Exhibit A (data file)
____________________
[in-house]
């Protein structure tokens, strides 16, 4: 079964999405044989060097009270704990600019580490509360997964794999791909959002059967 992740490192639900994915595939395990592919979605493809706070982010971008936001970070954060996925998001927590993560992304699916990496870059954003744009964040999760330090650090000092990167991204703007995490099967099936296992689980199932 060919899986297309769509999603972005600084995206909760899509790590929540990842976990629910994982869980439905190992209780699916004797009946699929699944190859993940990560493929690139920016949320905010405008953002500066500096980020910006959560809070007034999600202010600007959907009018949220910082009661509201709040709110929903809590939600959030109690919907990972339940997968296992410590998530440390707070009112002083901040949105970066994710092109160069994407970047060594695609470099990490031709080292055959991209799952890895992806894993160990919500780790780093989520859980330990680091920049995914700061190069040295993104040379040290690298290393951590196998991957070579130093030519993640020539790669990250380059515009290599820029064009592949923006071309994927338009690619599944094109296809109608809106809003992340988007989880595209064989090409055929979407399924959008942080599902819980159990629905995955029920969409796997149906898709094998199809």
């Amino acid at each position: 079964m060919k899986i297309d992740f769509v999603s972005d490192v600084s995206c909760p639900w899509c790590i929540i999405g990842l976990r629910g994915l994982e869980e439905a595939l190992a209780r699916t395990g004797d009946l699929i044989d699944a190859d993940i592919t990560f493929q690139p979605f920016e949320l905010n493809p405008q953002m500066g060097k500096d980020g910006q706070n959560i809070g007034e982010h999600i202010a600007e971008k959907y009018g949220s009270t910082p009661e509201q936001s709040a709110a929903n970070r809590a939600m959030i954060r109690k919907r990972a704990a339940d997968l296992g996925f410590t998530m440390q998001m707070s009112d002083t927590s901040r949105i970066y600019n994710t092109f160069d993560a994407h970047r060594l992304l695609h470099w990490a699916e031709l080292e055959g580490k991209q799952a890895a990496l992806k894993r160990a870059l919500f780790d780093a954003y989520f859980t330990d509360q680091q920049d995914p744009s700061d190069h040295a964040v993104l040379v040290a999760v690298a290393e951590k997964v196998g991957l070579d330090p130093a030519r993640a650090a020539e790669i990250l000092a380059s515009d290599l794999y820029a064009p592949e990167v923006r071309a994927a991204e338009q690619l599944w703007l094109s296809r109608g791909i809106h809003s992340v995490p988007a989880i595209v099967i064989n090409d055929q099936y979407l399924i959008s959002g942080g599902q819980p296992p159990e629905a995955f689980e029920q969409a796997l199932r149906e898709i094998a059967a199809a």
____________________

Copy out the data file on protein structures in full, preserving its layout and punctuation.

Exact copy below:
[in-house]
């Protein structure tokens, strides 16, 4: 079964999405044989060097009270704990600019580490509360997964794999791909959002059967 992740490192639900994915595939395990592919979605493809706070982010971008936001970070954060996925998001927590993560992304699916990496870059954003744009964040999760330090650090000092990167991204703007995490099967099936296992689980199932 060919899986297309769509999603972005600084995206909760899509790590929540990842976990629910994982869980439905190992209780699916004797009946699929699944190859993940990560493929690139920016949320905010405008953002500066500096980020910006959560809070007034999600202010600007959907009018949220910082009661509201709040709110929903809590939600959030109690919907990972339940997968296992410590998530440390707070009112002083901040949105970066994710092109160069994407970047060594695609470099990490031709080292055959991209799952890895992806894993160990919500780790780093989520859980330990680091920049995914700061190069040295993104040379040290690298290393951590196998991957070579130093030519993640020539790669990250380059515009290599820029064009592949923006071309994927338009690619599944094109296809109608809106809003992340988007989880595209064989090409055929979407399924959008942080599902819980159990629905995955029920969409796997149906898709094998199809």
């Amino acid at each position: 079964m060919k899986i297309d992740f769509v999603s972005d490192v600084s995206c909760p639900w899509c790590i929540i999405g990842l976990r629910g994915l994982e869980e439905a595939l190992a209780r699916t395990g004797d009946l699929i044989d699944a190859d993940i592919t990560f493929q690139p979605f920016e949320l905010n493809p405008q953002m500066g060097k500096d980020g910006q706070n959560i809070g007034e982010h999600i202010a600007e971008k959907y009018g949220s009270t910082p009661e509201q936001s709040a709110a929903n970070r809590a939600m959030i954060r109690k919907r990972a704990a339940d997968l296992g996925f410590t998530m440390q998001m707070s009112d002083t927590s901040r949105i970066y600019n994710t092109f160069d993560a994407h970047r060594l992304l695609h470099w990490a699916e031709l080292e055959g580490k991209q799952a890895a990496l992806k894993r160990a870059l919500f780790d780093a954003y989520f859980t330990d509360q680091q920049d995914p744009s700061d190069h040295a964040v993104l040379v040290a999760v690298a290393e951590k997964v196998g991957l070579d330090p130093a030519r993640a650090a020539e790669i990250l000092a380059s515009d290599l794999y820029a064009p592949e990167v923006r071309a994927a991204e338009q690619l599944w703007l094109s296809r109608g791909i809106h809003s992340v995490p988007a989880i595209v099967i064989n090409d055929q099936y979407l399924i959008s959002g942080g599902q819980p296992p159990e629905a995955f689980e029920q969409a796997l199932r149906e898709i094998a059967a199809a």